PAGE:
Mixed Messages Reflect the Reality

Criticism of the message of the "Orange Thanks" event continues. Former Gush Katif spokesman Eran Sternberg said it shows the "mixed-up" situation in which the religious-Zionist camps finds itself.

Hillel Fendel , | updated: 12:34 PM

Excerpts from Sternberg's article, which appears in the original Hebrew on the Katif.net website:

"At least 10,000 youths were there at Sacher Park in Jerusalem at the 'Orange Thanks' event [this past Wednesday night] - those wonderful youth who were willing to give up their freedom and be arrested and imprisoned in order to prevent the expulsion of Jews from parts of the Land of Israel.

In truth, when I saw the organizations that sponsored the event, I knew that I should not have high hopes. These were the same bodies that used the public's longing for unity, gathered the tens of thousands under their wings, and led a strong political battle - while making sure that a serious struggle would not develop on the ground, even though the public was tremendously ready for it, and especially in Kfar Maimon. Not to mention that some of the organizing bodies condemned the idea of refusing orders...

In truth, I did not understand why the event took on a festive nature, when the expellees are still in hotels, caravans and tents. Where is the great victory here? ...

I came with full knowledge that this event would not herald the liberation of the national-religious camp from the bonds leashing its collective consciousness - but I also didn't expect such patent darkness. This was darkness whose meaning was that since we supposedly won by holding ineffective protests, not only is there no need to change our strategy, but the opposite is true: We should continue the same way even more forcefully.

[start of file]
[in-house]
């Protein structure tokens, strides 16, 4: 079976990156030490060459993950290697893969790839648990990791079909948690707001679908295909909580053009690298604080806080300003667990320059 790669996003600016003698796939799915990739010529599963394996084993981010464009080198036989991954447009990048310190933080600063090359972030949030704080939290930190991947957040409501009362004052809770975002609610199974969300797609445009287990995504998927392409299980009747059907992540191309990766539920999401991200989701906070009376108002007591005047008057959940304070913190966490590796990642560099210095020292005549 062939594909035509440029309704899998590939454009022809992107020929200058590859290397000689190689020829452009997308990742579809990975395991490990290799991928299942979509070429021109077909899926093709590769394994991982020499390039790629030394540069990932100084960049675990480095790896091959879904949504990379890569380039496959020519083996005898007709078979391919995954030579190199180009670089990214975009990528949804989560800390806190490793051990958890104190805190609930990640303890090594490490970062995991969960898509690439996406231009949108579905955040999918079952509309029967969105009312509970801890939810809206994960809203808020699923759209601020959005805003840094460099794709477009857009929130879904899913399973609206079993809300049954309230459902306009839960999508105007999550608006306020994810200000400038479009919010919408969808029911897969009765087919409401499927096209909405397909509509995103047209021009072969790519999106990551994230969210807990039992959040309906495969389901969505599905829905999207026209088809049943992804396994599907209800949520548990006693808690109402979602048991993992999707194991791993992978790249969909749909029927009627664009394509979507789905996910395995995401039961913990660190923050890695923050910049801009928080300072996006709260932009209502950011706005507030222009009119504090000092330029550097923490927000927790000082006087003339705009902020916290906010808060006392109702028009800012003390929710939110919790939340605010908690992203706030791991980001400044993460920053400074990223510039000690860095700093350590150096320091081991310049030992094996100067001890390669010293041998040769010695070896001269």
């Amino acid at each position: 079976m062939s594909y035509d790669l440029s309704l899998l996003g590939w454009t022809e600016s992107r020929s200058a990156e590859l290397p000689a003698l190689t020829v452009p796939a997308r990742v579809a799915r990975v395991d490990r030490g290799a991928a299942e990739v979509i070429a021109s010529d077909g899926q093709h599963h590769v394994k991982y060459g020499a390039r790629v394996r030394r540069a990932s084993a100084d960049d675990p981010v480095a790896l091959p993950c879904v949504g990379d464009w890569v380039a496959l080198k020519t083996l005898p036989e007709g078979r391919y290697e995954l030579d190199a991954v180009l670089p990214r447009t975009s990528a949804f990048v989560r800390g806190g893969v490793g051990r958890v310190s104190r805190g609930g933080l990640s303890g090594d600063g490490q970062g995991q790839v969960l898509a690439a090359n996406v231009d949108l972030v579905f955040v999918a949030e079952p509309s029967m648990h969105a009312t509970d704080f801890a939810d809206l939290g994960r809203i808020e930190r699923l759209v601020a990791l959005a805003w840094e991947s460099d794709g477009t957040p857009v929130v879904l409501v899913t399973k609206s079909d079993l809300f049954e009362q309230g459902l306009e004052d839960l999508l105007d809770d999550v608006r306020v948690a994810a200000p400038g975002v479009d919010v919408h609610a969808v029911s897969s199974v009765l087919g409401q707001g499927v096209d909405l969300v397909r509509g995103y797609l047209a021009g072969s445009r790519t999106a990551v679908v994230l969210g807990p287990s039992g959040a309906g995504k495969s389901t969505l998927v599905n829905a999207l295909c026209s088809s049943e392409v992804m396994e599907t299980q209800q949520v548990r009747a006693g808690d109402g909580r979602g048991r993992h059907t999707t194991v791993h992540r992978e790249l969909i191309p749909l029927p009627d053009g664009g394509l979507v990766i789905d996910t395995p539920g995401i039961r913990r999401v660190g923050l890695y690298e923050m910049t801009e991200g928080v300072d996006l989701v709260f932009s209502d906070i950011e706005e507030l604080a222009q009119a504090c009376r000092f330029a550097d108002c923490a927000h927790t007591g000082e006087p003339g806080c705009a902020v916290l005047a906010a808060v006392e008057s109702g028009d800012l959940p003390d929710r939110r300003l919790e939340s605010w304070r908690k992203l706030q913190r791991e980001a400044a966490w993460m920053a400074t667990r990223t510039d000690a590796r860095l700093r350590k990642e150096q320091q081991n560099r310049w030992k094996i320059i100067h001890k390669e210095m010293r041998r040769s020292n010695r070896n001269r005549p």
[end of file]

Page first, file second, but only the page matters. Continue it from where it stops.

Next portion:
First, one rabbi got up and said that we love and embrace the IDF and will continue to enlist and influence; at least he didn't say 'with sensitivity and determination' [the phrase used by those who implemented the expulsion]. These words, for me as an expellee, were like a sword in my heart. How can the rabbi love those who destroyed our lives and threw us out? My little children even now tremble when they see an army uniform. Isn't it a bit early, honored rabbi? Right after he spoke, they showed a chilling film of the destruction of N'vei Dekalim, the beautiful town destroyed by those the rabbi had just embraced...

Later, a 15-year-old girl was called to the stage, one of the heroines who sat in jail for a long time, followed immediately afterwards by a famous and important rabbi who in the past claimed that the road-blockings were a desecration of G-d's name! For a moment it wasn't clear whether the 'Orange Thanks' were from the leadership to the youth, or from the Prime Minister to the leadership...

This intolerable disparity between the words of the rabbis and the actions of the youth is precisely the same gap between the leadership and the public. And this event, where the messages were contradictory and confusing, expressed clearly the confusion from which the Orange camp suffers.

This helps us understand what happened in the Likud this week. You can't stutter and straddle both sides of the fence, and then expect to win. You can't expect a Likud Committee member who admires Sharon for his great past achievements but opposes the expulsion to translate his opposition to a vote against Sharon - when at the same time you grant legitimacy to the expulsion by embracing the expellers and allow it to transpire smoothly; it doesn't work!

Why is it that when we need a struggle, we organize protests, but when we need a protest - in order to create an atmosphere before the Likud vote - then we hold festive ceremonies?